Technology giants such as Facebook and Google could be regulated in the same way as broadcasters, according to media regulator Ofcom.
It has published a document designed to examine how to tackle harmful online content using lessons from regulating other media industries, and how these could be applied to technology and social media firms.
- July 7, 2020
- July 6, 2020
- July 6, 2020
Ofcom chief executive Sharon White (pictured) is expected to use a speech to the Royal Television Society conference in London today to outline a potential system of regulation for such firms, which would include the ability to issue substantial fines if standards were not met.
New research from the regulator and the Information Commissioner’s Office found that 79 per cent of UK adult internet users have concerns about aspects of going online, while 45 per cent said they had experienced some form of online harm.
Ofcom said that while the ultimate decision on whether or not to introduce regulation on tech firms lay with Government and Parliament, its current regulation work could help inform debate on the issue.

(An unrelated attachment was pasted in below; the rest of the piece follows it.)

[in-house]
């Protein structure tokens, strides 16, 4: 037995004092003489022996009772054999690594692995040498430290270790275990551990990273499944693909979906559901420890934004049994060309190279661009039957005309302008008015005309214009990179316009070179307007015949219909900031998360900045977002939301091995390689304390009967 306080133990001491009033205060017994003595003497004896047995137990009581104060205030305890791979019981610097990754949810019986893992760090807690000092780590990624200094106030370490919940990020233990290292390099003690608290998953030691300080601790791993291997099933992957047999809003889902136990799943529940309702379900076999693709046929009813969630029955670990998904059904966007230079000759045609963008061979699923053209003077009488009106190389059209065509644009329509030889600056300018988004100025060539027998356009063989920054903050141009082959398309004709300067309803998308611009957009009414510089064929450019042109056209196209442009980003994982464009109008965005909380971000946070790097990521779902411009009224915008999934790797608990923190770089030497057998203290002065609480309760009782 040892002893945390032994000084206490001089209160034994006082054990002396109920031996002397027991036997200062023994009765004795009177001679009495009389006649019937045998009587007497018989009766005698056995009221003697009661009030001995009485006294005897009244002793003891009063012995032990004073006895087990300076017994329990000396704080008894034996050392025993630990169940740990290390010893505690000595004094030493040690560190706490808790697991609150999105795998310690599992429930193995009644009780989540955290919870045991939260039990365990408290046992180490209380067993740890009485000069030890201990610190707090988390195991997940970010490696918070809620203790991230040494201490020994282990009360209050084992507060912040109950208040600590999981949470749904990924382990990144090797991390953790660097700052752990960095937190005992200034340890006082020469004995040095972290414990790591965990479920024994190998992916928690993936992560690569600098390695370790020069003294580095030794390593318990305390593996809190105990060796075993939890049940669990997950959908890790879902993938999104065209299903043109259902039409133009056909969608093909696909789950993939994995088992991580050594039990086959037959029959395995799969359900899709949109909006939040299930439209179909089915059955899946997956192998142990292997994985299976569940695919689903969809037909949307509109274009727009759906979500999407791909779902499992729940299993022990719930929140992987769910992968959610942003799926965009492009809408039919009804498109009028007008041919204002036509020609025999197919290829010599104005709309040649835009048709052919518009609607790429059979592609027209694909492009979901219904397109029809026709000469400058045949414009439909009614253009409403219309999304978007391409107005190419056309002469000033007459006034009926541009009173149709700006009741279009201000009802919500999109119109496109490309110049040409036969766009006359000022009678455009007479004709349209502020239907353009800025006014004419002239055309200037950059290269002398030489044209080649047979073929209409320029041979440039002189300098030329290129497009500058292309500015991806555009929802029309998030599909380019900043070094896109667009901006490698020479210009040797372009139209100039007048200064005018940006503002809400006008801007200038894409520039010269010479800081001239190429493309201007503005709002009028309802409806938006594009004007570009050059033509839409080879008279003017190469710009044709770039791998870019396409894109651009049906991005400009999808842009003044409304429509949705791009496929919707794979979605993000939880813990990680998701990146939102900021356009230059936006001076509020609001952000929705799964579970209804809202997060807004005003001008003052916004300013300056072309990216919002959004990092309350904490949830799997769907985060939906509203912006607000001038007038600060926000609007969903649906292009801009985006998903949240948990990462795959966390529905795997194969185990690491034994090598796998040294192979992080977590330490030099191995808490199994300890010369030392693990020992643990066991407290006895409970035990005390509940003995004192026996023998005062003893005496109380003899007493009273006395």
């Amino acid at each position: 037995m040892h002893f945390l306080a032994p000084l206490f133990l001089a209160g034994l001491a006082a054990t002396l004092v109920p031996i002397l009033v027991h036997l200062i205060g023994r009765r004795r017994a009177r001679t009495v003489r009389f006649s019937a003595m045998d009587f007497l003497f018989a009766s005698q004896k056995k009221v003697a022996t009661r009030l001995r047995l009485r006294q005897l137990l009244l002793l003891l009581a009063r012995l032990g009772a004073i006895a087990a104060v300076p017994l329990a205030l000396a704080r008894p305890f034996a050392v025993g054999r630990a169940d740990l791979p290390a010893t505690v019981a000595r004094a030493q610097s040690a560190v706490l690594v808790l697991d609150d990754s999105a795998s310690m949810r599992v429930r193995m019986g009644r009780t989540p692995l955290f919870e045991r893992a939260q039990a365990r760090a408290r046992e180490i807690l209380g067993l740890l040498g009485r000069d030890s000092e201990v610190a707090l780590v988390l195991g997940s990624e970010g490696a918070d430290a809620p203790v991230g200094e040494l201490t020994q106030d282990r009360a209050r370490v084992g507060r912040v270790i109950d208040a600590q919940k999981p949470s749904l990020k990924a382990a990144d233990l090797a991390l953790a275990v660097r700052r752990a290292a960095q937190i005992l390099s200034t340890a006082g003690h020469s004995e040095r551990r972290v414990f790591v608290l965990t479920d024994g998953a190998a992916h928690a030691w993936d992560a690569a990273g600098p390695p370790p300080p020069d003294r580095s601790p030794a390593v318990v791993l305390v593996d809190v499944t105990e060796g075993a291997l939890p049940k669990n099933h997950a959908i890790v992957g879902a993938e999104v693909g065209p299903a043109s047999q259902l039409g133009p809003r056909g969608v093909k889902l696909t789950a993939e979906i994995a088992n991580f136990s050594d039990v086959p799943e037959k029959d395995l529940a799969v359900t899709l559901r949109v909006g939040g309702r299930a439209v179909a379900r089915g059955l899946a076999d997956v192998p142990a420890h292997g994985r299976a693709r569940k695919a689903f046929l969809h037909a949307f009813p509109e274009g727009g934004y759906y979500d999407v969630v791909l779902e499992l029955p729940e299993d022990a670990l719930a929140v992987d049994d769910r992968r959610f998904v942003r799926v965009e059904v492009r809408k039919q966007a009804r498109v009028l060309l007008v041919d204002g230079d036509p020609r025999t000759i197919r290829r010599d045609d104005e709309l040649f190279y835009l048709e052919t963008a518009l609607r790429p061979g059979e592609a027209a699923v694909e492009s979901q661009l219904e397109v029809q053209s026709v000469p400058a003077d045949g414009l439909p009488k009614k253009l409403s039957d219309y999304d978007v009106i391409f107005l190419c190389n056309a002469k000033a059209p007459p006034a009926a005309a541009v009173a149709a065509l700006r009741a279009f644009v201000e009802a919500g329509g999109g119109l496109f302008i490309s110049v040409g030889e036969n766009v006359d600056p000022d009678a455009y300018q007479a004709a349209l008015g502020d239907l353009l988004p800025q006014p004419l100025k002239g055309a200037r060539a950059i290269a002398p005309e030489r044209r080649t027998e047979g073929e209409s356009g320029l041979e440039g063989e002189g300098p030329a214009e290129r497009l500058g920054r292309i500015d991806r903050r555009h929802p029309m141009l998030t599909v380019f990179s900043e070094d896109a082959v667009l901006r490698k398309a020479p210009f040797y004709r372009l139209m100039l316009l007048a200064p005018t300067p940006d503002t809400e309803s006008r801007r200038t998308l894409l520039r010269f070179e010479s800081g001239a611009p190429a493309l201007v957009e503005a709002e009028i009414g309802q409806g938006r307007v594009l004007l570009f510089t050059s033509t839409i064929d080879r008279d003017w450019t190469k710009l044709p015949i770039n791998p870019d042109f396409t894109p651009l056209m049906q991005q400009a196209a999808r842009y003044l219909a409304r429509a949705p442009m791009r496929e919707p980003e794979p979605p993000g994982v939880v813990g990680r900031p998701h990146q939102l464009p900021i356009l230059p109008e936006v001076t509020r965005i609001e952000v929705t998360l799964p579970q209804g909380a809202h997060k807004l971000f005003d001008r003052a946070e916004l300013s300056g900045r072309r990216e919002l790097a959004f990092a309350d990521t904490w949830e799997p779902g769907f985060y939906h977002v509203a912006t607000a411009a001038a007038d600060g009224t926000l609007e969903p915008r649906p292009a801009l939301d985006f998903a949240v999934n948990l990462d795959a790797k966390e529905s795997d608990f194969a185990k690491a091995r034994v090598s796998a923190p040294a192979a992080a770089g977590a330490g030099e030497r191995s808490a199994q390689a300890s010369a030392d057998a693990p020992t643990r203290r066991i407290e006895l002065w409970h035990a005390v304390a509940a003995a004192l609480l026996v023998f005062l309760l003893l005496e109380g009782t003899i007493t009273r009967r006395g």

“Today’s document suggests that certain principles from broadcasting regulation could be relevant as policymakers consider issues around online protection,” the regulator said.
“These include protection and assurance; upholding freedom of expression; adaptability over time; transparency; effective enforcement; and independent regulation.
“While the regulation of online content has evolved in recent years, there are significant disparities in whether and how it is regulated.
“The boundaries between broadcasting and the online world are being redrawn. This has implications for the public’s understanding of what protections apply online, versus traditional media.”
Incidents such as the Cambridge Analytica data scandal have increased discussion around the regulation of social networks, the content they produce and how that content impacts upon the health of society and public debate.
In its report, Ofcom said any potential regulation should provide protection and assurance to the public but uphold freedom of expression and allow the public to share and receive ideas without unnecessary interference.
The regulator added that clear and strict penalties needed to be in place to enforce the regulations properly, including “meaningful financial penalties”.
These should be similar to those now available to regulators under the new General Data Protection Legislation (GDPR), which enables fines of up to 4 per cent of a company’s global turnover or €20m (£17m), whichever is greater.